Evidence of inflammatory response, usually appearing as symmetric periostitic expressions on the surfaces of the limb long bones, is common in North American skeletal series. South American materials are said to present similar symptoms (Williams 1932; Goff 1967). At times accompanied by evidence of osteomyelitic changes, as well as occasional stellate scarring of the external table of the skull, these lesions are the basis of a long-standing controversy concerning the possible New World origin of venereal syphilis (e.g., Jones 1876; Whitney 1883; Williams 1932; Goldstein 1957; Bullen 1972; Cook 1976; Brothwell 1981). Theoretical articles by medical historians enrich this literature (e.g., Cockburn 1963; Hudson 1965; Hackett 1967; Crosby 1969, 1972).

The cause of these lesions, which are characteristic of many cemetery samples from throughout eastern North America, has been a matter of debate for more than a century. In 1876 J. Jones argued that the "erosions" he observed in burials from stone box graves and mounds in Tennessee and Kentucky were syphilitic, a conclusion cautiously supported by W. F. Whitney (1883), curator of the Warren Anatomical Museum of the Harvard Medical School, a decade later. Such notables as the anatomist R. Virchow have disputed this conclusion, thus fueling an argument that continues today (Jarcho 1966).

The nature of the debate has changed, however. Today few would disagree with the notion that the skeletal lesions presented by these prehistoric remains resemble most closely the constellation of related diseases collectively known as the trepone-matoses. Included within this group are venereal syphilis, yaws, and endemic syphilis. In her rigorous consideration of clinical and epidemiological patterning from recent medical literature, D. Cook (1976) argues compellingly that either nonvenereal syphilis or yaws is the best modern model for the observed prehistoric pathology. Her thesis is based on the high prevalence of lesions observed in American prehistoric series, the age-accumulative patterning of incidence, and the total absence of dental changes diagnostic of congenital syphilis, such as Hutchinson's incisors or mulberry molars.

Yet it is clear that, in isolated examples, venereal transmission of this disease occurred. The most convincing cases are two prehistoric burials that include both adults and juveniles with the stigmata of venereal syphilis. In one of these, a mulberry molar was found in juvenile remains in a burial site that also included adult skeletons having treponemal long-bone lesions (Clabeaux Geise 1988). A second example is represented by the remains of a prehistoric achondroplastic dwarf recovered from a Middle Woodland burial mound in Illinois (Charles, Leigh, and Buikstra 1988; Burgess 1988). This adult woman, whose left lower limb is heavily remodeled, died in childbirth. Her fetus presents evidence of periostitic changes, as well as dwarfing. Although the data are scant, they suggest that at least some prehistoric American women acquired treponemal infections as adults, presumably through sexual intercourse. The infection thus acquired would have been in an acute stage during the childbearing years, which would have facilitated transplacental infection (Grin 1956; Powell 1988).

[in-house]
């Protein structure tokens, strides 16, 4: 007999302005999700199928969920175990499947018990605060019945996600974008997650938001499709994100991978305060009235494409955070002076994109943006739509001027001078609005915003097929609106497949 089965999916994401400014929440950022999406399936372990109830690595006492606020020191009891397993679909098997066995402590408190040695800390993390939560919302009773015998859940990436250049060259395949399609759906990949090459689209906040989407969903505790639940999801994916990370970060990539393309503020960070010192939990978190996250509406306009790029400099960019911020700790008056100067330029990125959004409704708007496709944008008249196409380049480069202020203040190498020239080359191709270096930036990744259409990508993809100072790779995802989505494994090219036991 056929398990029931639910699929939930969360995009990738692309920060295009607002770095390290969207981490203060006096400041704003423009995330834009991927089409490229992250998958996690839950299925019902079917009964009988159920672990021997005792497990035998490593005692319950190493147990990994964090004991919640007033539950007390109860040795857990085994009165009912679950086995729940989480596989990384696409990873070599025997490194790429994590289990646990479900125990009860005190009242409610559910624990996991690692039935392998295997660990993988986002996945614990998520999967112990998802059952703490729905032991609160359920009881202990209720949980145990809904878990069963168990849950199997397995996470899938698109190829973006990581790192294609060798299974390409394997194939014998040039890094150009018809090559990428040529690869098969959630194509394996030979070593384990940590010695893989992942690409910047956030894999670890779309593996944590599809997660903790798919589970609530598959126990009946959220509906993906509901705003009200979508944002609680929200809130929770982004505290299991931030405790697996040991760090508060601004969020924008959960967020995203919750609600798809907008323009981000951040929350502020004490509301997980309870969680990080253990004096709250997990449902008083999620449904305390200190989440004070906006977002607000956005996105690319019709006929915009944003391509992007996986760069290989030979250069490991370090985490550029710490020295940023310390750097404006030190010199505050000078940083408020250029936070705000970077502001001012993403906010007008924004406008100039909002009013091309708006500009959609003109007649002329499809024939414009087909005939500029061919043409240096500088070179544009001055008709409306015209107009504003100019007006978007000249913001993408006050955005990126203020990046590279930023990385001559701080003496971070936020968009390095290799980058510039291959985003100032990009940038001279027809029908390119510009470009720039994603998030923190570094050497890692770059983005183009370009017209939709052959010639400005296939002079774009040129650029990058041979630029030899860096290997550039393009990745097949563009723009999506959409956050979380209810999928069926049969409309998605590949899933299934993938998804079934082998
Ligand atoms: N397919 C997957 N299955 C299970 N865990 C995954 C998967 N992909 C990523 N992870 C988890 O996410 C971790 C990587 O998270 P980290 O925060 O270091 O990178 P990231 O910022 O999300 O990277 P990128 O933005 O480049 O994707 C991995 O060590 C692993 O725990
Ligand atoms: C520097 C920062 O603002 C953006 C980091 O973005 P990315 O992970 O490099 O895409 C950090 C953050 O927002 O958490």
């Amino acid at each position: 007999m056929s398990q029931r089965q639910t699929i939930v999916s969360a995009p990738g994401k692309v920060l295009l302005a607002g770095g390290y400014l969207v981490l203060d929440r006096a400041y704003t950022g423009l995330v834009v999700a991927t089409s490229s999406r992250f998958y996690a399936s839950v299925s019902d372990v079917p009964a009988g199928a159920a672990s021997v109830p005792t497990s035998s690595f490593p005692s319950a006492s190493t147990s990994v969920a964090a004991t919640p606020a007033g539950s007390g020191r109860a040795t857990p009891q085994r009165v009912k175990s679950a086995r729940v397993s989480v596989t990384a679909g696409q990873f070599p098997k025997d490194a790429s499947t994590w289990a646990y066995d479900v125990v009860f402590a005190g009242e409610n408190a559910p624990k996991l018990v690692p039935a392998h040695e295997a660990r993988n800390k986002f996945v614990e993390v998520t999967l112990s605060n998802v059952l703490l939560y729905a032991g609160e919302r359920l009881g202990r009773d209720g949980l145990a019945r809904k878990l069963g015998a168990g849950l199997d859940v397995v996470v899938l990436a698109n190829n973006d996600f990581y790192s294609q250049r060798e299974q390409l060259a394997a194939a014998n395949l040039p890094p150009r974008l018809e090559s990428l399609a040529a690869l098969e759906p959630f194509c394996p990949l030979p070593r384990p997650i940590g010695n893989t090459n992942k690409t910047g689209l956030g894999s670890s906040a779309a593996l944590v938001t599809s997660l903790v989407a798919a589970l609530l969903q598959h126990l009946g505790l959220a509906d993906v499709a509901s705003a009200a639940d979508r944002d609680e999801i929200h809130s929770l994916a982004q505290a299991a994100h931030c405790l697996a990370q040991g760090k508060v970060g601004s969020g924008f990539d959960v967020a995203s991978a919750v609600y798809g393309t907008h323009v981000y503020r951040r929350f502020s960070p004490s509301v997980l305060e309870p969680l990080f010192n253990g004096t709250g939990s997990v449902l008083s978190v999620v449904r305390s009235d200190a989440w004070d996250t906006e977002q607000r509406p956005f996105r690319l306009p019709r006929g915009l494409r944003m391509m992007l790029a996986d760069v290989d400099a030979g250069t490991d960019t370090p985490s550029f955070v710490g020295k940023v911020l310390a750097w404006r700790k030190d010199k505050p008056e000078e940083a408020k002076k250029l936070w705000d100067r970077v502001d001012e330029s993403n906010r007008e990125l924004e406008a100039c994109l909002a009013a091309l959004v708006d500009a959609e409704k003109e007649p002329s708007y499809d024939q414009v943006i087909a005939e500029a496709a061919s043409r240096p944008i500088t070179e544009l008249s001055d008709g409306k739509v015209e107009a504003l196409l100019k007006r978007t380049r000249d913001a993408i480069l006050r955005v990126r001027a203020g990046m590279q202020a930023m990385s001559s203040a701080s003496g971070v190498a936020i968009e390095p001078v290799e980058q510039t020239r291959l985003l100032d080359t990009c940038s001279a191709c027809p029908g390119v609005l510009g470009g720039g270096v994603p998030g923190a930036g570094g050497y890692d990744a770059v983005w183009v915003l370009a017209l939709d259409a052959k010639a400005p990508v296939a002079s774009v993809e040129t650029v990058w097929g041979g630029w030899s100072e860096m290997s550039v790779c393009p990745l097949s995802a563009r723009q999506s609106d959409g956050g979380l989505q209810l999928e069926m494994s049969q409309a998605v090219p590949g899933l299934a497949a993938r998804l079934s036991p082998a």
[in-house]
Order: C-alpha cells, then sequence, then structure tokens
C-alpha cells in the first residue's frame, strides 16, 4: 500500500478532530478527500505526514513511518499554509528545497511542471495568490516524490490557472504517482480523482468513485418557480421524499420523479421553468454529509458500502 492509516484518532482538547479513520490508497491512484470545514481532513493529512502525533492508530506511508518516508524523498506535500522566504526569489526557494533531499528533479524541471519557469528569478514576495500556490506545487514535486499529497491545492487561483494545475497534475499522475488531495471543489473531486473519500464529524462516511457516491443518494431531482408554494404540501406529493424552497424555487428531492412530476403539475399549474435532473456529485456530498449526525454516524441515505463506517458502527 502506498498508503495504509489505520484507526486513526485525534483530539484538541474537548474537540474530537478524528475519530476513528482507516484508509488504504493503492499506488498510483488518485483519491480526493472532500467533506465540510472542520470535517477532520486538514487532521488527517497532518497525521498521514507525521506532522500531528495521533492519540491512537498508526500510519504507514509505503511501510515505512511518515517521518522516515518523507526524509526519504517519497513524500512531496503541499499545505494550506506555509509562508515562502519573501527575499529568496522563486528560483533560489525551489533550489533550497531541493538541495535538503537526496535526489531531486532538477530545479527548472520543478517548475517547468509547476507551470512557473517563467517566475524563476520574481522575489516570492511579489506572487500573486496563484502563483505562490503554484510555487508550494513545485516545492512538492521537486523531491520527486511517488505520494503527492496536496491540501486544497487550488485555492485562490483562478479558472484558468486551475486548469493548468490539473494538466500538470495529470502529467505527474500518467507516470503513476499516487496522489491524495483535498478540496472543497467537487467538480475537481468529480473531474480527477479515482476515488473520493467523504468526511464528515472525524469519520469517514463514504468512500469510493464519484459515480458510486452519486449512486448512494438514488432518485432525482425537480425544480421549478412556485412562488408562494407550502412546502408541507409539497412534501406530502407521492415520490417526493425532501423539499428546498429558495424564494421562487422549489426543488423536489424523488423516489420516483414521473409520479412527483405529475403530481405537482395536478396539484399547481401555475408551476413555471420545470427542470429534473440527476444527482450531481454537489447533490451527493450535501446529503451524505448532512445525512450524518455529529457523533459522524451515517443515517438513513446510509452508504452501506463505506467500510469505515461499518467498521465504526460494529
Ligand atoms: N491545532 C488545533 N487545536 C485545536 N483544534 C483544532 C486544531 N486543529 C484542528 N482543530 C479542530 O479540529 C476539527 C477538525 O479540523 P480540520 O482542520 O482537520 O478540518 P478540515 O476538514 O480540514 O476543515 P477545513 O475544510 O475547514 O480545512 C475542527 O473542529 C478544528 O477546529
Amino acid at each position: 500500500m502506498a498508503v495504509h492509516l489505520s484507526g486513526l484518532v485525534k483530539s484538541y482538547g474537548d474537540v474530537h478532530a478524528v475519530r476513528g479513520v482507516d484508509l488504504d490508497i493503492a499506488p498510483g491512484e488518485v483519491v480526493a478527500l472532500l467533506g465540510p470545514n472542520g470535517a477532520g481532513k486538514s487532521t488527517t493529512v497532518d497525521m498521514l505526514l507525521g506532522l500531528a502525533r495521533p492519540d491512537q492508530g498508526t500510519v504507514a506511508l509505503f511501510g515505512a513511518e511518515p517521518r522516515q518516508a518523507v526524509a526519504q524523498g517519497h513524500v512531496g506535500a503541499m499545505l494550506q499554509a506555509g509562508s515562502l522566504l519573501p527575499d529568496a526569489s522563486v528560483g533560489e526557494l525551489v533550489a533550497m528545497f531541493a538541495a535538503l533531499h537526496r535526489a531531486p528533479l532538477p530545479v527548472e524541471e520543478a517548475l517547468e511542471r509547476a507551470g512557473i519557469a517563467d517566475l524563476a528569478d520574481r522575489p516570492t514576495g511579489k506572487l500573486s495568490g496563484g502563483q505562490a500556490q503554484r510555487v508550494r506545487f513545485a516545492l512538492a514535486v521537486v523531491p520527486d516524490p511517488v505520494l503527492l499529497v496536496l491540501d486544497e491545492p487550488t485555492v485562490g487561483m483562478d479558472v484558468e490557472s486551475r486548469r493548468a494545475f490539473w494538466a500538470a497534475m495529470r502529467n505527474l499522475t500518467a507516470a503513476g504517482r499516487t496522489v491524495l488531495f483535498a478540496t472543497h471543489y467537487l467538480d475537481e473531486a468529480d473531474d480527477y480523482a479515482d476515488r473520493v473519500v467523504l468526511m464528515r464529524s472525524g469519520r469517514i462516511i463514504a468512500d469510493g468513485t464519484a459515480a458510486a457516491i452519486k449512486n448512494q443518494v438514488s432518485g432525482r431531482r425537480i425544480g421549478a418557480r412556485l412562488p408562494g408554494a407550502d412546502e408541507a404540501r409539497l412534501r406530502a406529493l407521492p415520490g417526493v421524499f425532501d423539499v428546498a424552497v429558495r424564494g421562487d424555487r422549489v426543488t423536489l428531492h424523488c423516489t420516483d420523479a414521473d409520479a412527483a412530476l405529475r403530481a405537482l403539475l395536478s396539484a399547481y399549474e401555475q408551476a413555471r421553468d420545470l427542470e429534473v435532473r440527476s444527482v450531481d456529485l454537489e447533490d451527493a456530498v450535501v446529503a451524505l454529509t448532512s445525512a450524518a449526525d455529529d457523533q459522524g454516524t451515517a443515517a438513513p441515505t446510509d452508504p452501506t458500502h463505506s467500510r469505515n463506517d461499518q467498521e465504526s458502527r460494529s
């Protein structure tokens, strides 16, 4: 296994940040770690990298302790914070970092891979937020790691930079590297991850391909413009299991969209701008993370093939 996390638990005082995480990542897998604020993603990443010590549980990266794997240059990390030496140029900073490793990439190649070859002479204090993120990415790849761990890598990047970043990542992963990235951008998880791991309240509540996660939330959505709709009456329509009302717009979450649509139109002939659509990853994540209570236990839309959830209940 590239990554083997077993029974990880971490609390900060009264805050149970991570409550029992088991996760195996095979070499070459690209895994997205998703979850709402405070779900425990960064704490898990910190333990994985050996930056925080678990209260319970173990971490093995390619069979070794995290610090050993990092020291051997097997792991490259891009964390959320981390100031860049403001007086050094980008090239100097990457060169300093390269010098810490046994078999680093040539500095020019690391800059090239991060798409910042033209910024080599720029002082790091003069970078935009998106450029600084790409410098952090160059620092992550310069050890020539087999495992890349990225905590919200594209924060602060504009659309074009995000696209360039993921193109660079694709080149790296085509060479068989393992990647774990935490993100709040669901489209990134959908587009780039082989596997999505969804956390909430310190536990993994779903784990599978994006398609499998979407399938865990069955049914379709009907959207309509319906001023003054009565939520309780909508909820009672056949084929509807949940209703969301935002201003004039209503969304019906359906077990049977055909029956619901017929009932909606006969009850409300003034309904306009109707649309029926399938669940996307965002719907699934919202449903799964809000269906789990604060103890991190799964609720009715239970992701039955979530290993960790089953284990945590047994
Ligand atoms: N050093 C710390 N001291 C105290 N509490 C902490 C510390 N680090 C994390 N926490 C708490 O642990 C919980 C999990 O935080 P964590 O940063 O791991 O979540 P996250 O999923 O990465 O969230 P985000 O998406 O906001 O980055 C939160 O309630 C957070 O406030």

The most recent overview of theoretical and empirical arguments concerning the origin of venereal syphilis is that of B. Baker and G. Armelagos (1988). After extensively reviewing current evidence, these authors conclude that pre-Columbian American skeletal materials reflect a treponematosis that spread to the Old World through nonvenereal contact. European social and environmental conditions favored the development of venereal transmission, and thus originated the "French disease."

Doubtless the question of treponematosis and the development of venereal forms will remain controversial for some time. Eagerly awaited is further skeletal evidence from Europe, as well as the devel opment of an immunological technique that will make it possible to identify treponemal antigens in ancient materials (Baker and Armelagos 1988).

Even though there is little evidence for venereal transmission of treponematosis in pre-Columbian American skeletons, it is important to underscore the presence on this continent of a chronic treponemal disease that affected a significant number of individuals. Beginning in childhood and progressing throughout life, inflammations produced by the illness doubtless created a considerable health burden for prehistoric peoples of the Americas.

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